Yalies think of money and tenure as the only measure of hierarchy.  Out here on the prairie we have another marker for privilege which is about labor — it’s very old, the diff between those who own land and sit somewhere making marks on paper and those who are out in the weather digging, planting and harvesting.  

Children of men on farms who were broken down in old age by hard work, dusty breathing, and risky machines have been urged by their fathers to choose work that is indoors, safe, and clean.  This is considered the reward of merit.  Presumably it escapes the vicissitudes of the climate and the market.  But expert manual labor also pays well, like plumbers.  People don't hold back money from them if they’re drowning.  Still, everyone believes that more education will be rewarded with less strenuous work.  Only sports deserve effort because it is not considered labor.  The backside of this is contempt for learning because it was hard and not useful, often irrelevant to the public mind.

My own reputation as an “intellectual” is hindered by the reputation of Bob Scriver, sculptor judged by income and judge involved in many emotional issues.  It’s hard for people here to separate me from him.  There are a few advantages but no money.  In terms of my major occupation of ministry, I’m too anchored to rural places — NOT environmental issues — to deserve attention.  UU's consider themselves elite and urban.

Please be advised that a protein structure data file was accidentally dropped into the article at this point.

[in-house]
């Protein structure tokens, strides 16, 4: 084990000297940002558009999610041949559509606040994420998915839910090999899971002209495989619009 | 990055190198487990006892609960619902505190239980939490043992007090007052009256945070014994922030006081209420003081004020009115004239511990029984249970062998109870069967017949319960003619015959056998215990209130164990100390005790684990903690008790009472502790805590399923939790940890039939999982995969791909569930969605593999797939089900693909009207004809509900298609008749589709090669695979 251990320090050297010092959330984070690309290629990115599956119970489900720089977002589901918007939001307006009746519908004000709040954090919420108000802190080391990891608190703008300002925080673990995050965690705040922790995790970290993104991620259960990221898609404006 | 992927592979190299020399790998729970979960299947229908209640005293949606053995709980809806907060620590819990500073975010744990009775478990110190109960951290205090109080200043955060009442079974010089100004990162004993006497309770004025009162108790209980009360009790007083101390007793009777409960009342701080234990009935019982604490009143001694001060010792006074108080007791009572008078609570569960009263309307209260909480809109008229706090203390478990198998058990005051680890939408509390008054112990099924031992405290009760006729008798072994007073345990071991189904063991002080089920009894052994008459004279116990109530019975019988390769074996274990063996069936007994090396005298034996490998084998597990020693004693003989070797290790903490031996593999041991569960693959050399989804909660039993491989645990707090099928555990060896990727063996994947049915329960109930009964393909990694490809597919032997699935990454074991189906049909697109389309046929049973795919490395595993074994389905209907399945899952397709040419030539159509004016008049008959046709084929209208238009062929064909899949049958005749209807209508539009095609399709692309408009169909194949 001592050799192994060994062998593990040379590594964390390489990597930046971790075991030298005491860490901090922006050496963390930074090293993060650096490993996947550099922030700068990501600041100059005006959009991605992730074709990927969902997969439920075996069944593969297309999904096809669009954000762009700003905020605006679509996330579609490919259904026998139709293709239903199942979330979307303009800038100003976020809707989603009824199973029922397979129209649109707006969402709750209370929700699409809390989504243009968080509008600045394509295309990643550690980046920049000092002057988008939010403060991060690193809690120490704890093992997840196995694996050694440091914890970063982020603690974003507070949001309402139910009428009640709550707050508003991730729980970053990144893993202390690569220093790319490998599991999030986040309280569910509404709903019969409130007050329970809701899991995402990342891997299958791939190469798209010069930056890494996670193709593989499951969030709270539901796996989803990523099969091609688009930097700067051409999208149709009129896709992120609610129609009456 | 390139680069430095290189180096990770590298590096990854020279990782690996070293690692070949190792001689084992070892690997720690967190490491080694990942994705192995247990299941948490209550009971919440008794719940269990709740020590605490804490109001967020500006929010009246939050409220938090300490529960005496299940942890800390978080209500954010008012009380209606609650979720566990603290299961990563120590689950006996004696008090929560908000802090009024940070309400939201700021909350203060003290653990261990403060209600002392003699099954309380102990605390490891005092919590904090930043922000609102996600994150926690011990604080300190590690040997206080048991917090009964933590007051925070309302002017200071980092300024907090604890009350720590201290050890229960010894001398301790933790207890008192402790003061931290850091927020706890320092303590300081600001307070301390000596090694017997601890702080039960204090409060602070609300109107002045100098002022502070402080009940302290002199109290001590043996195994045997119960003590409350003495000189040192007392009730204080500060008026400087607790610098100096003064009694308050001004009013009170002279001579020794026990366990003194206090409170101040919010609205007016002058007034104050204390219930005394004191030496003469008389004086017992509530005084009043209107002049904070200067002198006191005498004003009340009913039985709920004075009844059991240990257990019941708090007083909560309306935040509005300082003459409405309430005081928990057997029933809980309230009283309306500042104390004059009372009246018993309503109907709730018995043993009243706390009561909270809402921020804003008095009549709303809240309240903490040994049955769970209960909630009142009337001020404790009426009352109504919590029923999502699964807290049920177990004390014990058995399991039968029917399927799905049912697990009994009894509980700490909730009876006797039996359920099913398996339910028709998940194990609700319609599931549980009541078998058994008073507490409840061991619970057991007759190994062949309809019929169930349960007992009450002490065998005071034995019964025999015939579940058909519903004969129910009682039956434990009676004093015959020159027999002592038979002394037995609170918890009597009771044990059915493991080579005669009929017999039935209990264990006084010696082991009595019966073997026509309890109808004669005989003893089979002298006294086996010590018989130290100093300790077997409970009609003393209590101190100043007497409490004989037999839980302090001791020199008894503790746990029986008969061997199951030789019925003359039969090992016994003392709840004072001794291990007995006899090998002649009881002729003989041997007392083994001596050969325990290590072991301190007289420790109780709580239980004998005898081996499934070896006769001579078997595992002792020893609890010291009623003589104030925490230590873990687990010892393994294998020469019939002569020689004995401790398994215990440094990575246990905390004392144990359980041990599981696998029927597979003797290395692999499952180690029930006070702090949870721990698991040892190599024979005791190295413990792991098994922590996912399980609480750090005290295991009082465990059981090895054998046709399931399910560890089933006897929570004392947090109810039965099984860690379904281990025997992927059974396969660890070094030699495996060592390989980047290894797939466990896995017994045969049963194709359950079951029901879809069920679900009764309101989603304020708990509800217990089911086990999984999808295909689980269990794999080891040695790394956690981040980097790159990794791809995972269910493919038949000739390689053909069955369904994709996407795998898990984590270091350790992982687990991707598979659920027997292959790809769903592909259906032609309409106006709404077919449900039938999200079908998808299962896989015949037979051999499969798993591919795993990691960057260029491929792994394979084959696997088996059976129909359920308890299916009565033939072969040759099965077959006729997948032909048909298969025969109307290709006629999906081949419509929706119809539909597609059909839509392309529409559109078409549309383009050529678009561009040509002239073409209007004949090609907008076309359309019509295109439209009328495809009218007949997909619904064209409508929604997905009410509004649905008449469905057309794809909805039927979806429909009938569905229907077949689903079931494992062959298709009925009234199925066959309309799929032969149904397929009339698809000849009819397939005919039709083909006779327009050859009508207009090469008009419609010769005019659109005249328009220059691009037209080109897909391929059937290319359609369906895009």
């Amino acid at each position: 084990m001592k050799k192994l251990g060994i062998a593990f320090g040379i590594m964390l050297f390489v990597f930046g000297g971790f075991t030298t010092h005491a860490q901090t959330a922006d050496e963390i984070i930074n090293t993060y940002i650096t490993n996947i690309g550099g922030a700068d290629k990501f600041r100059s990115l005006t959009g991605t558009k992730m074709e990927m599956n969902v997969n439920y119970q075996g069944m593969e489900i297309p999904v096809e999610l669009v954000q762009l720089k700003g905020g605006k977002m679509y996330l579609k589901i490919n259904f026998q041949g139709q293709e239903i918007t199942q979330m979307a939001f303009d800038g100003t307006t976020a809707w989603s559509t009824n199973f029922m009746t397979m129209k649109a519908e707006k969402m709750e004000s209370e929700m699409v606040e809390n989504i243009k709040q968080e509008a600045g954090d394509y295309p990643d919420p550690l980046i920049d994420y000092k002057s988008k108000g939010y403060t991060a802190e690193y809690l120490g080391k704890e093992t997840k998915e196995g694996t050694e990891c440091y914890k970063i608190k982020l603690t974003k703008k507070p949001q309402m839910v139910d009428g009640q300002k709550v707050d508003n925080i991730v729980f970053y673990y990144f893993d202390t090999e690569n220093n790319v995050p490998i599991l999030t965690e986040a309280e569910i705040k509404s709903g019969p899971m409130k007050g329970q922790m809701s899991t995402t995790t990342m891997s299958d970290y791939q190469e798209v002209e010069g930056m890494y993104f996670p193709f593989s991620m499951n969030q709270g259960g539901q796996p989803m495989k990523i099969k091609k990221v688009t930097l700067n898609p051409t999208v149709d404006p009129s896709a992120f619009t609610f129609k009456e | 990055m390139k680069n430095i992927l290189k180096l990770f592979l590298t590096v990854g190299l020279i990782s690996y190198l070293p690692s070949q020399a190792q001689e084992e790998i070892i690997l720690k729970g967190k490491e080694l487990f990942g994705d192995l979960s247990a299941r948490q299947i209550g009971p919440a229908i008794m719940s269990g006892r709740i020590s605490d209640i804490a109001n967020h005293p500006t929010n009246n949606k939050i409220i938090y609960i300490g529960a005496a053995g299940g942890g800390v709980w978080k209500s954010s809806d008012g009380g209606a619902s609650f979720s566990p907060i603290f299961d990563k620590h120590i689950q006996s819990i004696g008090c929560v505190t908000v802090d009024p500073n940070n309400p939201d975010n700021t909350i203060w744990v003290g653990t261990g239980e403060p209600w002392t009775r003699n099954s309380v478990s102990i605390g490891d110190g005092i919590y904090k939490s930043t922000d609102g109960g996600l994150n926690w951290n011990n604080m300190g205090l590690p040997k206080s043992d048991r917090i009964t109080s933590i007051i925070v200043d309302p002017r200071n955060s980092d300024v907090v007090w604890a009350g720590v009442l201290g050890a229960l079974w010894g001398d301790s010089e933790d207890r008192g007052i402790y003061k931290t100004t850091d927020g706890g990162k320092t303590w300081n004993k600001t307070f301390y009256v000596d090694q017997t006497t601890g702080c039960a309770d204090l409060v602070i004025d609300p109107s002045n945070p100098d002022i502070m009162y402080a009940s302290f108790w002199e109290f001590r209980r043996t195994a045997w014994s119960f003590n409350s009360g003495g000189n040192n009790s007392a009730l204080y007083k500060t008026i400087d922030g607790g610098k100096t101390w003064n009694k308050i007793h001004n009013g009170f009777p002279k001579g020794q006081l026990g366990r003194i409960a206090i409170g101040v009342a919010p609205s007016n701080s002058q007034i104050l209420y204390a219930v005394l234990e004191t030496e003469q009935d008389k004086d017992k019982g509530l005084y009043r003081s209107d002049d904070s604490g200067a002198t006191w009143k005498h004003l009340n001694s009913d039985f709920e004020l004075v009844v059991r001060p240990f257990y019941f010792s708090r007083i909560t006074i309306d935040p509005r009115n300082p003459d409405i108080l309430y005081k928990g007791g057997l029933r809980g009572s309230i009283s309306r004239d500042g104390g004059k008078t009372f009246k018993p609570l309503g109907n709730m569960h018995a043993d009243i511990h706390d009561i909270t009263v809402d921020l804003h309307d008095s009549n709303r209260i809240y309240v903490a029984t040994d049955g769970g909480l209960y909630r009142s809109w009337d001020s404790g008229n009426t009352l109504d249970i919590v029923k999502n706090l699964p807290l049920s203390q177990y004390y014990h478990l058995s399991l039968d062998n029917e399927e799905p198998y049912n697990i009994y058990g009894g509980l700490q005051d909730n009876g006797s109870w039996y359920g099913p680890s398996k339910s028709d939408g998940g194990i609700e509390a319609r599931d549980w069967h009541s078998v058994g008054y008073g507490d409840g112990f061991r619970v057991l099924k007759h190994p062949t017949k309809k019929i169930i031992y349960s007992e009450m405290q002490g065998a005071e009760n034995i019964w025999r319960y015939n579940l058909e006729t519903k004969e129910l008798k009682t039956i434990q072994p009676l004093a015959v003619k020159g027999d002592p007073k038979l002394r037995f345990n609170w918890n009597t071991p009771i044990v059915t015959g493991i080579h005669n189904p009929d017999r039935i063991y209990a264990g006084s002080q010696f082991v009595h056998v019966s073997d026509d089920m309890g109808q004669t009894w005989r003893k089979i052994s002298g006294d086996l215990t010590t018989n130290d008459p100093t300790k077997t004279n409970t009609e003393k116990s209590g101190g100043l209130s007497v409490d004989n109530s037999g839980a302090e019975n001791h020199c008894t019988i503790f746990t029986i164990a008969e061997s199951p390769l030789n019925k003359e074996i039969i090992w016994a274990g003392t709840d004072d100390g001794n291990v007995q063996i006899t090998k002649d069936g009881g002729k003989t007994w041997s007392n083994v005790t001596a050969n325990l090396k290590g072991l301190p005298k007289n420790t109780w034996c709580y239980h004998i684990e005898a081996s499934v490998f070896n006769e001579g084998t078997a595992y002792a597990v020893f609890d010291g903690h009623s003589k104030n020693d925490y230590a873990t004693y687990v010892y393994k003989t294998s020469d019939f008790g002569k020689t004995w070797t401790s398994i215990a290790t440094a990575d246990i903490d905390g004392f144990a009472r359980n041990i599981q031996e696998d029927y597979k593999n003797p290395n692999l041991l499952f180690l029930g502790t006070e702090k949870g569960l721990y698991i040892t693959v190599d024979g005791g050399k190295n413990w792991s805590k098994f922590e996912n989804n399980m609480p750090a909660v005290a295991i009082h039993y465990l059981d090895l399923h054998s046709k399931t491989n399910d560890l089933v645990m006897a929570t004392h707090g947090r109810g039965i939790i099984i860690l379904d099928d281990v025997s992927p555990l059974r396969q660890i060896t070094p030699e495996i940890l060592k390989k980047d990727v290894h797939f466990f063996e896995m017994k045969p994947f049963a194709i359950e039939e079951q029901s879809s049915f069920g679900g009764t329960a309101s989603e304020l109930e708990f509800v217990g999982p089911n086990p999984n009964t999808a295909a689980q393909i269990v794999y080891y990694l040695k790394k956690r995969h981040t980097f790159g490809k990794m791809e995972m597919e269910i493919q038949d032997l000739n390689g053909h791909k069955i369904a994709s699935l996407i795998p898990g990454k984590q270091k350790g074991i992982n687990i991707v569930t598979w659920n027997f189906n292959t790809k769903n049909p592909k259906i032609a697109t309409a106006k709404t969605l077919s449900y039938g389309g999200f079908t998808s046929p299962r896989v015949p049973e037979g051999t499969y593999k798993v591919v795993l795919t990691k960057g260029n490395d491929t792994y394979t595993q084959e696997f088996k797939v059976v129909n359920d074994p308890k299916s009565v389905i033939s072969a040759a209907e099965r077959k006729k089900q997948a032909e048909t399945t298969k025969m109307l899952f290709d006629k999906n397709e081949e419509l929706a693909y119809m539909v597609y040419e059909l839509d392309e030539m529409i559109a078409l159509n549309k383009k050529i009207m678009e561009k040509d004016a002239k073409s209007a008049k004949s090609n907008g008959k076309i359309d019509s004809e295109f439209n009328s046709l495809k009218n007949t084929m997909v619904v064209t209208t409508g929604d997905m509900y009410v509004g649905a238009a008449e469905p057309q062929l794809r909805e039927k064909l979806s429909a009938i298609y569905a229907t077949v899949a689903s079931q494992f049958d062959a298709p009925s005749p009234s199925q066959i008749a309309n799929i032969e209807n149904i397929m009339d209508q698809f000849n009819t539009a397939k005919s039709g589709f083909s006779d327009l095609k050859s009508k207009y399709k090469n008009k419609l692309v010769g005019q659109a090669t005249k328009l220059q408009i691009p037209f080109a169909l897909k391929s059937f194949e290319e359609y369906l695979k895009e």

So far I’m not seen by publishers as saleable so writing is not a source of money.  Slowly I build another reputation as worth reading because of merit for future understanding.  This is a characteristic of “merit” that’s not necessarily recognized.  My goal is finding deeply shared human characteristics.  This interferes with those who maintain their “merit” by pulverizing everyone else.  But that takes effort -- labor -- and does not give progress to the whole.

If merit is defined by capitalism, I am a failure, not even attracting other people's money.  If merit is defined by other kinds of value, I'm priceless.

No comments: